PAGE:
- Learn About The Law
- Small Business
- International Trade
- Other International Trade Topics
- Overview of European Union competition law
Overview of European Union competition law
European Union (EU) competition law protects consumer welfare by encouraging businesses to produce what the consumer wants, develop innovative products and services, and reduce prices.
In doing so, small and medium-sized businesses should get a fair chance to compete against larger businesses.
The competition law deals specifically with anti-competitive behaviour such as:
- Monopolies - where a single business takes advantage of being the only, or strongest, business providing a service. For more information, see the page in this guide on anti-trust law.
- Mergers - when businesses merge, this must not reduce competition in that market sector. For more information, see the page in this guide on mergers law.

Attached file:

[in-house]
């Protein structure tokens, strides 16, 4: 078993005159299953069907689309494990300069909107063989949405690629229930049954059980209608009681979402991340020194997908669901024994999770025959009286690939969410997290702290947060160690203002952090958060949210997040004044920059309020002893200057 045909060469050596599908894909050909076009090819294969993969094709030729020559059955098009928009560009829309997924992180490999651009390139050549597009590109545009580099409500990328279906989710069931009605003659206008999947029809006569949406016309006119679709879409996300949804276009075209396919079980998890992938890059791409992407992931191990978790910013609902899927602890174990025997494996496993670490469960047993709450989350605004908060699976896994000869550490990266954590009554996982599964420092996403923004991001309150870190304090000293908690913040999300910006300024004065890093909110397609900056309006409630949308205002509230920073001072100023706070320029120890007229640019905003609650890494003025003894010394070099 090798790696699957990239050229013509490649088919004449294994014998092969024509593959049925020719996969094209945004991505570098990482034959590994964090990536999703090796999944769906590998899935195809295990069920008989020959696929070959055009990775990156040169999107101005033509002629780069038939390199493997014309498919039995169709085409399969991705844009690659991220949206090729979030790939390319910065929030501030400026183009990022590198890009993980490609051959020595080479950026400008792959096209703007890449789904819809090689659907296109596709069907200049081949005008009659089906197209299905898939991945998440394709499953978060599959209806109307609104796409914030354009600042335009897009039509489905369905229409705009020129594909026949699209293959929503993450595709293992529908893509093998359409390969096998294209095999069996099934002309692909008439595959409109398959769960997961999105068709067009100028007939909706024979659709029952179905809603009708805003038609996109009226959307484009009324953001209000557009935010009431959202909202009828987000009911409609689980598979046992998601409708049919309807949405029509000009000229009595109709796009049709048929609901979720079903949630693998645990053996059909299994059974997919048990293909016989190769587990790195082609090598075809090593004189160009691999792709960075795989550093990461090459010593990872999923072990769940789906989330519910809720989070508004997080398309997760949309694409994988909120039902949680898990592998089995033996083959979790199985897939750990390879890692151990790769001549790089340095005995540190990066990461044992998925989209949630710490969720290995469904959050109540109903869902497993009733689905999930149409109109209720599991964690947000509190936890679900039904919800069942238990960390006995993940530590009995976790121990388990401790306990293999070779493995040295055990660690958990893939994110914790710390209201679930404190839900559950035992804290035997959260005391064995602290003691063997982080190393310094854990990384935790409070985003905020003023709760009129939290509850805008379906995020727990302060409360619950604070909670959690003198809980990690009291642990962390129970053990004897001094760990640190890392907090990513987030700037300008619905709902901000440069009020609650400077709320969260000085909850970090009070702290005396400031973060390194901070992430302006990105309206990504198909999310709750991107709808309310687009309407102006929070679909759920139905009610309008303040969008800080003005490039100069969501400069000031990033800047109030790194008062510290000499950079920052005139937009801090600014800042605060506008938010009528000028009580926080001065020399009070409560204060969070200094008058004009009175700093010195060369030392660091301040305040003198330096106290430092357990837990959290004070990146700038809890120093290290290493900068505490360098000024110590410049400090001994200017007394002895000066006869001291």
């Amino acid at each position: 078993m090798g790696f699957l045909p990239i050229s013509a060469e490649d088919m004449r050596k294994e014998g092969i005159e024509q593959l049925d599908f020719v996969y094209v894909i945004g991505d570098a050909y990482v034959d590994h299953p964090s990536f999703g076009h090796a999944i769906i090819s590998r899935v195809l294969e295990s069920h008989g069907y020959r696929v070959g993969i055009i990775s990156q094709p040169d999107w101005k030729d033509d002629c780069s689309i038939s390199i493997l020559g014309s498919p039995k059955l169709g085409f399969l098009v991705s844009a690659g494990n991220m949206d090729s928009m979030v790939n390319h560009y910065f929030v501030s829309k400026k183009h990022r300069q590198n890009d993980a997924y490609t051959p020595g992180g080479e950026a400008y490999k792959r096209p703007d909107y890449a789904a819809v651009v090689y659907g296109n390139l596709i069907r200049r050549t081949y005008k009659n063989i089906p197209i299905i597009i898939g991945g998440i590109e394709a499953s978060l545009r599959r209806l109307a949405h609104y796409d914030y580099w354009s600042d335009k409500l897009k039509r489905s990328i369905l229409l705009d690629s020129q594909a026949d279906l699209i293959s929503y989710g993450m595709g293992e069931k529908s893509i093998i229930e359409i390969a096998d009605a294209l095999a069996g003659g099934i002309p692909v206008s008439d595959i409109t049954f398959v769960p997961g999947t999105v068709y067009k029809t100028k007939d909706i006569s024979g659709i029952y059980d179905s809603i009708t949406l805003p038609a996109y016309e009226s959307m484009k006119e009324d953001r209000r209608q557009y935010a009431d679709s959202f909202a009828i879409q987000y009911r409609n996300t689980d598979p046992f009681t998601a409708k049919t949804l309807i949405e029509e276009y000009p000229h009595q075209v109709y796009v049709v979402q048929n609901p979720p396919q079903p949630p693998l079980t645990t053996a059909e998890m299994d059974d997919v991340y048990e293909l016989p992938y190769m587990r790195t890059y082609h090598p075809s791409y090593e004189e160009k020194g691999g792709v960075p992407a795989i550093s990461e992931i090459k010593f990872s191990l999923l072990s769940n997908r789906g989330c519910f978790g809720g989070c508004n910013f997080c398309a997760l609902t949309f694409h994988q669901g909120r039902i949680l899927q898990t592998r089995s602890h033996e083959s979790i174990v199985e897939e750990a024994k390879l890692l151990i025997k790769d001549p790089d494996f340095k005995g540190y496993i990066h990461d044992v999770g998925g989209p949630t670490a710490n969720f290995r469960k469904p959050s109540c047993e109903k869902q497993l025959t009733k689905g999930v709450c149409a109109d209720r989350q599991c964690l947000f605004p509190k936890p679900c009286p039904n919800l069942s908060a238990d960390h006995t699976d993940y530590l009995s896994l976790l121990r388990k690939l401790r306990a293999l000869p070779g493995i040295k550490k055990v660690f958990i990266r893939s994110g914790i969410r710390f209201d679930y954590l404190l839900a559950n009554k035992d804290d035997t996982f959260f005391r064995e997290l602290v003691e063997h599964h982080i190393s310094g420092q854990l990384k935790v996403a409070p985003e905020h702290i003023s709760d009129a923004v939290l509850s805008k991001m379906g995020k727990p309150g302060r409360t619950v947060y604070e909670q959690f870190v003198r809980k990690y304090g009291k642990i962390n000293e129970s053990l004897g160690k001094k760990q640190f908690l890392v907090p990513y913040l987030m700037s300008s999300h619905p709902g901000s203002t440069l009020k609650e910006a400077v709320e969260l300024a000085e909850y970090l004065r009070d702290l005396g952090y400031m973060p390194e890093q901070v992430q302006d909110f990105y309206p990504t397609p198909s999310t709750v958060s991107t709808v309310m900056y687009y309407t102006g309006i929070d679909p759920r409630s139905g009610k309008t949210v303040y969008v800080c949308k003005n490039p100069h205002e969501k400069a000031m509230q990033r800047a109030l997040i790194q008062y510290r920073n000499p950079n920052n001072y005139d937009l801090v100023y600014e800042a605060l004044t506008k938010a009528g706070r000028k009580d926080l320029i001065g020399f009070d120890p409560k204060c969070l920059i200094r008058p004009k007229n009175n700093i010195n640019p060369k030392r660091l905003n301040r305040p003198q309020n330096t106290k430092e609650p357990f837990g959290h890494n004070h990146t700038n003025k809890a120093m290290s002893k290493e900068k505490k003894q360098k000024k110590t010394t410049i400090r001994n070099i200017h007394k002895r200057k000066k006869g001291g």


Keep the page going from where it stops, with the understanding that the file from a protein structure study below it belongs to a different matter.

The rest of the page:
- Cartels - agreements between businesses in the same industry to be uncompetitive. For example, by agreeing to jointly raise prices. For more information, see the page in this guide on cartels legislation.
- State aid - which is allowed only under certain circumstances. For more information, see the page in this guide on state aid and regional aid.
The Directorate General for Competition of the European Commission enforces EU competition law in co-operation with the National Competition Authorities across member states. It can:
- investigate businesses and industries
- start court proceedings against member businesses and member states